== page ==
What is a Survival bike?
Survival bikes are usually lumped in the same category as rat bikes, but are different stylistically. The lines here seem a bit blurred since sometimes they are referred to as matte black rats and they are usually included in rat bike shows.
The idea for these futuristic, matte black motorcycles is the to create a bike that is the polar opposite of stock commercial motorcycles with bright paint colors and shiny chrome. They look a little militant and appear to be heavily influenced by the Mad Max (and maybe even the Alien) movies. You half-expect to see a shotgun mount on there somewhere. They are usually chopped, sometimes a larger tank is added, the exhaust is heavily modified and everything is blacked out with flat black paint–all done as inexpensively as possible. The result is a menacing, post-apocalyptic, bad-ass looking ride.
Traditional rat bikes are motorcycles that are never washed and over time, have fallen apart but been kept on the road and maintained as cheaply as possible. This low maintenance approach results in a distressed appearance, giving the bike a natural patina (read: rust).
In recent times there seems to be a trend of deliberately customizing motorcycles into rats. But that’s a discussion for a different day.
Mad Max: The influence on a motorcycle subculture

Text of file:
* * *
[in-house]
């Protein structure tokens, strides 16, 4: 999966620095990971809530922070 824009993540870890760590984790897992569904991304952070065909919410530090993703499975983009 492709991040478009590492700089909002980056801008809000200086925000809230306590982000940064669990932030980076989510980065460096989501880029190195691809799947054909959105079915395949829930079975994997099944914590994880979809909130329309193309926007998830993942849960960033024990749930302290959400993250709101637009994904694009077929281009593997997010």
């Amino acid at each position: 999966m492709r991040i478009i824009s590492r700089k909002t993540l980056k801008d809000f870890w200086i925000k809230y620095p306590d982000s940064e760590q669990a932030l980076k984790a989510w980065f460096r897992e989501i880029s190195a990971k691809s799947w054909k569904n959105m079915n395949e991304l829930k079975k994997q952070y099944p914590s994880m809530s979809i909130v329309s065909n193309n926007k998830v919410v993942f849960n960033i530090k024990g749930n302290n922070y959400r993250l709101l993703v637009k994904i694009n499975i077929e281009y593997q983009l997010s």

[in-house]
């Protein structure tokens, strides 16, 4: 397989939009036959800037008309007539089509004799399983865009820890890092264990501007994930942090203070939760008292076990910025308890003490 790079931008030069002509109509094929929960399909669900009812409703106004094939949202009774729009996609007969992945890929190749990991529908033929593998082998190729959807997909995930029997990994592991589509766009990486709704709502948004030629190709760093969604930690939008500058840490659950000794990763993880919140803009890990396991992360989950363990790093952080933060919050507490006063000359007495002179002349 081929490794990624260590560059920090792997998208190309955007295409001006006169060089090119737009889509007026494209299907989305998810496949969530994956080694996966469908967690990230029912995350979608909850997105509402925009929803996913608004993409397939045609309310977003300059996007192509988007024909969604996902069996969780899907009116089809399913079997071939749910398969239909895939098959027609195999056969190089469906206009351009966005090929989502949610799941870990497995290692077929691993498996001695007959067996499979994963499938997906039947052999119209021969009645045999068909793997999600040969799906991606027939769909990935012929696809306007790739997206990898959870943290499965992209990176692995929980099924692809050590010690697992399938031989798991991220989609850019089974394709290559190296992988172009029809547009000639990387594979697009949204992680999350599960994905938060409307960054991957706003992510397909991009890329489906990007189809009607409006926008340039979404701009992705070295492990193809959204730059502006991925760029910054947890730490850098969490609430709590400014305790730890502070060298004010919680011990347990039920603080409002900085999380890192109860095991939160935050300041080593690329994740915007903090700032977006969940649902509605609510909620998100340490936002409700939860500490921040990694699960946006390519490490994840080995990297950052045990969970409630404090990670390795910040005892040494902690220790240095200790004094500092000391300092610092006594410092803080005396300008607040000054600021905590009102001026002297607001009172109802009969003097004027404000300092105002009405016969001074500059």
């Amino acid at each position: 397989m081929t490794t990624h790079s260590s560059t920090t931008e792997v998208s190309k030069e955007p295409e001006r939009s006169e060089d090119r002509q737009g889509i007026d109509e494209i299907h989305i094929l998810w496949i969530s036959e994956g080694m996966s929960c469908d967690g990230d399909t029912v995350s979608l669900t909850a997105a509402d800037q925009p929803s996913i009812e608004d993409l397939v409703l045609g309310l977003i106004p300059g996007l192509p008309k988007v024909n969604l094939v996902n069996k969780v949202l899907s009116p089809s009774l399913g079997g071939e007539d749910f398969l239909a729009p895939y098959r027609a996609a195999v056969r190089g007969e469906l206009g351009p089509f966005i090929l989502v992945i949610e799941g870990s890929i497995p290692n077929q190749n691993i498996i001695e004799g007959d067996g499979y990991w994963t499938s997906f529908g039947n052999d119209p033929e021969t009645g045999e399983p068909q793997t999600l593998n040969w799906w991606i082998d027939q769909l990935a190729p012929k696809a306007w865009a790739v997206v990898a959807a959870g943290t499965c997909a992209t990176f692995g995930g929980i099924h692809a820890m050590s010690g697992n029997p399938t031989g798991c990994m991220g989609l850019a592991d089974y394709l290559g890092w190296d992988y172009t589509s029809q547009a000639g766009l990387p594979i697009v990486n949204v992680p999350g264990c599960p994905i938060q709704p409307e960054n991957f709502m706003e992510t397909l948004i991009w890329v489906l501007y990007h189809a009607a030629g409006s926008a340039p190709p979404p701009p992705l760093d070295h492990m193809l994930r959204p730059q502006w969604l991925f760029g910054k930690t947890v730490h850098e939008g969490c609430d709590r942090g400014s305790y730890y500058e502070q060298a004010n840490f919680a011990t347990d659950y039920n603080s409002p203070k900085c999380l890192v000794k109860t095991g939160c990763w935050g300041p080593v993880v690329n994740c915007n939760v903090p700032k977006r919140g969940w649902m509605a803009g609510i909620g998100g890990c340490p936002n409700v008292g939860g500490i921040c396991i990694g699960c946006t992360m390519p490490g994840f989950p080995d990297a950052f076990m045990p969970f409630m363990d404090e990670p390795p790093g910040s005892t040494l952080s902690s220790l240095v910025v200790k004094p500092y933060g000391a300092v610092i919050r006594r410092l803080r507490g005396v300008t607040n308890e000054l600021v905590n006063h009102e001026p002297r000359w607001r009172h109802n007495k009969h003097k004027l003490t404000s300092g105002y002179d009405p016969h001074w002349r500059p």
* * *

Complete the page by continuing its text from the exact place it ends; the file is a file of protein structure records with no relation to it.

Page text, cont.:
First of all, if you’ve never seen the Mad Max movies, I suggest you add these to your Netflix queue, pronto. They are definitely worth watching (uh, with the exception of Thunderdome), the second movie is worth it for the awesome car chase alone. Not to mention that Mad Max heavily influenced many movies that followed and spawned a subculture of motorcycle customization.
Mad Max was a low-budget, 1979 movie starring Mel Gibson (Max), set in a dystopian, future Australia where a vicious biker gangs try their hardest to defy authority. Max Rockatansky is a husband, father and cop who goes mad and turns into the ultimate avenger after his best friend, wife and baby are killed.
The motorcycles that appear in the movie are 1977 Kawasaki KZ1000s, all modified in appearance to outfit the Toe-cutter gang and the cop bike in the movie.
The Road Warrior was the 1981 sequel, where Max’s world has become a post-apocalyptic Australian wasteland. Max is a survivalist loner that agrees to help small group of honest people running a remote oil refinery. He protects them from the bike gang that is terrorizing them whilst transporting their entire fuel supply to safety.
The main biker-baddie is riding a a Kawasaki Z-1 900 or 1000 (which looks like a 1981 110cc Suzuki Katana, which was new at the time). You can get a better view of it in the video of the movie trailer below.
Survival bikes influencing production bikes?
I got the idea for this post when I wrote the recent post Flat black is the new chrome. While I do like flat black paint jobs on the new factory customs, I found it interesting that the major companies are drawing so heavily from this trend. One could argue to an extent that even some of the old school style bobbers might have some influence as well.
Want to build your own survival bike?
So, now you think you might want to create your own survival bike because they’re so F-ing cool? Well, here’s some inspiration and a high level how-to for you to use as reference.
Here’s a basic, video style-guide to use as a starting point.
And some photos:
And some sites to check out:
I have yet to see a survival bike rolling out on the streets in the wild, but if I did I might just bamboozle whoever is riding it and take it from them!